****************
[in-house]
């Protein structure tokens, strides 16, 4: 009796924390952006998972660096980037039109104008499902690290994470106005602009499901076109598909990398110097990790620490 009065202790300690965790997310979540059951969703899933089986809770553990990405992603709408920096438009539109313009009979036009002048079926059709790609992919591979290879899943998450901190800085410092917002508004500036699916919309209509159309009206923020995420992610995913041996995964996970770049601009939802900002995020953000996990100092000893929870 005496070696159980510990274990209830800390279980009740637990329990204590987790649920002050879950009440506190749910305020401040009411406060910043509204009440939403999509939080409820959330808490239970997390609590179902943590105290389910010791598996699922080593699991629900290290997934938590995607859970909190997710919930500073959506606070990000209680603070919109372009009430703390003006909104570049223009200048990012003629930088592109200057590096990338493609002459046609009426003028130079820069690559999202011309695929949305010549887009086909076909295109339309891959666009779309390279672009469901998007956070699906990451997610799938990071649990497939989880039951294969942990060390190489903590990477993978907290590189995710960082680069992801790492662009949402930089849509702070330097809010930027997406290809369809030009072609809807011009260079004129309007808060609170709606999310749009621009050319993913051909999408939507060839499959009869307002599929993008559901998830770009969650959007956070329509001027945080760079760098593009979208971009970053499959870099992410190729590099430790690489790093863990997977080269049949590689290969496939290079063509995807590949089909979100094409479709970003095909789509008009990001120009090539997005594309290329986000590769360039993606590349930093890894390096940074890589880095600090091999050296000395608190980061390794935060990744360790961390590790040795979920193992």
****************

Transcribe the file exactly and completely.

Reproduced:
[in-house]
């Protein structure tokens, strides 16, 4: 009796924390952006998972660096980037039109104008499902690290994470106005602009499901076109598909990398110097990790620490 009065202790300690965790997310979540059951969703899933089986809770553990990405992603709408920096438009539109313009009979036009002048079926059709790609992919591979290879899943998450901190800085410092917002508004500036699916919309209509159309009206923020995420992610995913041996995964996970770049601009939802900002995020953000996990100092000893929870 005496070696159980510990274990209830800390279980009740637990329990204590987790649920002050879950009440506190749910305020401040009411406060910043509204009440939403999509939080409820959330808490239970997390609590179902943590105290389910010791598996699922080593699991629900290290997934938590995607859970909190997710919930500073959506606070990000209680603070919109372009009430703390003006909104570049223009200048990012003629930088592109200057590096990338493609002459046609009426003028130079820069690559999202011309695929949305010549887009086909076909295109339309891959666009779309390279672009469901998007956070699906990451997610799938990071649990497939989880039951294969942990060390190489903590990477993978907290590189995710960082680069992801790492662009949402930089849509702070330097809010930027997406290809369809030009072609809807011009260079004129309007808060609170709606999310749009621009050319993913051909999408939507060839499959009869307002599929993008559901998830770009969650959007956070329509001027945080760079760098593009979208971009970053499959870099992410190729590099430790690489790093863990997977080269049949590689290969496939290079063509995807590949089909979100094409479709970003095909789509008009990001120009090539997005594309290329986000590769360039993606590349930093890894390096940074890589880095600090091999050296000395608190980061390794935060990744360790961390590790040795979920193992």